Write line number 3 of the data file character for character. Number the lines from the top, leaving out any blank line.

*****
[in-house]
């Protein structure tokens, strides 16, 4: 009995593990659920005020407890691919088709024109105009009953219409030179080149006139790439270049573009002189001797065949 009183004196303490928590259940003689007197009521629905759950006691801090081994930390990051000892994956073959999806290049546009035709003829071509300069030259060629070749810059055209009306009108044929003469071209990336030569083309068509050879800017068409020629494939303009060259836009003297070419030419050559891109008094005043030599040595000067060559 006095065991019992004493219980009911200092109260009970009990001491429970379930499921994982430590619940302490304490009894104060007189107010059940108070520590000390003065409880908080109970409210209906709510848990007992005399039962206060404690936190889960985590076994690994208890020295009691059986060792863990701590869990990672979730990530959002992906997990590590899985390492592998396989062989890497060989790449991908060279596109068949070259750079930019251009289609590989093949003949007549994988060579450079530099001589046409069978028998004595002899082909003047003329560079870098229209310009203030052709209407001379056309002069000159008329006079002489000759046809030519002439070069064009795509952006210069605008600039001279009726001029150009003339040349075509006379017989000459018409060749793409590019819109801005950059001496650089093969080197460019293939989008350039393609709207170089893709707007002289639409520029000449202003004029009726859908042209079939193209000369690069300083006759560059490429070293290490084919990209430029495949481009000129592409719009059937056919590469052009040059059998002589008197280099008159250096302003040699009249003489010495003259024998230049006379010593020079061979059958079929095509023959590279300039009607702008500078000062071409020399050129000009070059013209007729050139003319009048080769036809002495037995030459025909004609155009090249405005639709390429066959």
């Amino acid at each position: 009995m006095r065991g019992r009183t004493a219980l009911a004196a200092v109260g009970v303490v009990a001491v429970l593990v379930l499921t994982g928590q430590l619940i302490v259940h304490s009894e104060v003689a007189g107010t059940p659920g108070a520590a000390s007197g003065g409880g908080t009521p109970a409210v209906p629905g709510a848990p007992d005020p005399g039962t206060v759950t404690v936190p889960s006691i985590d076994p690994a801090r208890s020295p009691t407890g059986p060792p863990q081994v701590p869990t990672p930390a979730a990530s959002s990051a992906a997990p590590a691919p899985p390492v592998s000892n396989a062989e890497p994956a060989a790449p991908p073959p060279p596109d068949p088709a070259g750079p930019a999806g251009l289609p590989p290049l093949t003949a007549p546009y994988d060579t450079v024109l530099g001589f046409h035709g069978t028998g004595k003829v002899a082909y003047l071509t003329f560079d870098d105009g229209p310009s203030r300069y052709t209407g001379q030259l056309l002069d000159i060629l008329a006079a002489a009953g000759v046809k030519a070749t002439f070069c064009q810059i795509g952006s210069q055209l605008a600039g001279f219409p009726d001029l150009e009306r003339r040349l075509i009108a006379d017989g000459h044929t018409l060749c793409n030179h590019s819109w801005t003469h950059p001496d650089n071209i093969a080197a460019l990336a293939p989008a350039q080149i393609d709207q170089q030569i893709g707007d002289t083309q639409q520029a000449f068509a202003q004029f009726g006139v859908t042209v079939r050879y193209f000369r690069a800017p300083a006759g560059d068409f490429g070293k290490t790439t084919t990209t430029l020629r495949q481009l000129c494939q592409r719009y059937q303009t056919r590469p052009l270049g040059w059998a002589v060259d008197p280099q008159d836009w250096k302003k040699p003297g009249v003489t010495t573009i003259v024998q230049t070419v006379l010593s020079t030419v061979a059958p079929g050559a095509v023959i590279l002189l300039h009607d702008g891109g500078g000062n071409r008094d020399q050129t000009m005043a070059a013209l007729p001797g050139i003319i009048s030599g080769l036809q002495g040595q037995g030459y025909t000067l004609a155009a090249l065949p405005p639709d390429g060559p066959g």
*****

């Amino acid at each position: 009995m006095r065991g019992r009183t004493a219980l009911a004196a200092v109260g009970v303490v009990a001491v429970l593990v379930l499921t994982g928590q430590l619940i302490v259940h304490s009894e104060v003689a007189g107010t059940p659920g108070a520590a000390s007197g003065g409880g908080t009521p109970a409210v209906p629905g709510a848990p007992d005020p005399g039962t206060v759950t404690v936190p889960s006691i985590d076994p690994a801090r208890s020295p009691t407890g059986p060792p863990q081994v701590p869990t990672p930390a979730a990530s959002s990051a992906a997990p590590a691919p899985p390492v592998s000892n396989a062989e890497p994956a060989a790449p991908p073959p060279p596109d068949p088709a070259g750079p930019a999806g251009l289609p590989p290049l093949t003949a007549p546009y994988d060579t450079v024109l530099g001589f046409h035709g069978t028998g004595k003829v002899a082909y003047l071509t003329f560079d870098d105009g229209p310009s203030r300069y052709t209407g001379q030259l056309l002069d000159i060629l008329a006079a002489a009953g000759v046809k030519a070749t002439f070069c064009q810059i795509g952006s210069q055209l605008a600039g001279f219409p009726d001029l150009e009306r003339r040349l075509i009108a006379d017989g000459h044929t018409l060749c793409n030179h590019s819109w801005t003469h950059p001496d650089n071209i093969a080197a460019l990336a293939p989008a350039q080149i393609d709207q170089q030569i893709g707007d002289t083309q639409q520029a000449f068509a202003q004029f009726g006139v859908t042209v079939r050879y193209f000369r690069a800017p300083a006759g560059d068409f490429g070293k290490t790439t084919t990209t430029l020629r495949q481009l000129c494939q592409r719009y059937q303009t056919r590469p052009l270049g040059w059998a002589v060259d008197p280099q008159d836009w250096k302003k040699p003297g009249v003489t010495t573009i003259v024998q230049t070419v006379l010593s020079t030419v061979a059958p079929g050559a095509v023959i590279l002189l300039h009607d702008g891109g500078g000062n071409r008094d020399q050129t000009m005043a070059a013209l007729p001797g050139i003319i009048s030599g080769l036809q002495g040595q037995g030459y025909t000067l004609a155009a090249l065949p405005p639709d390429g060559p066959g």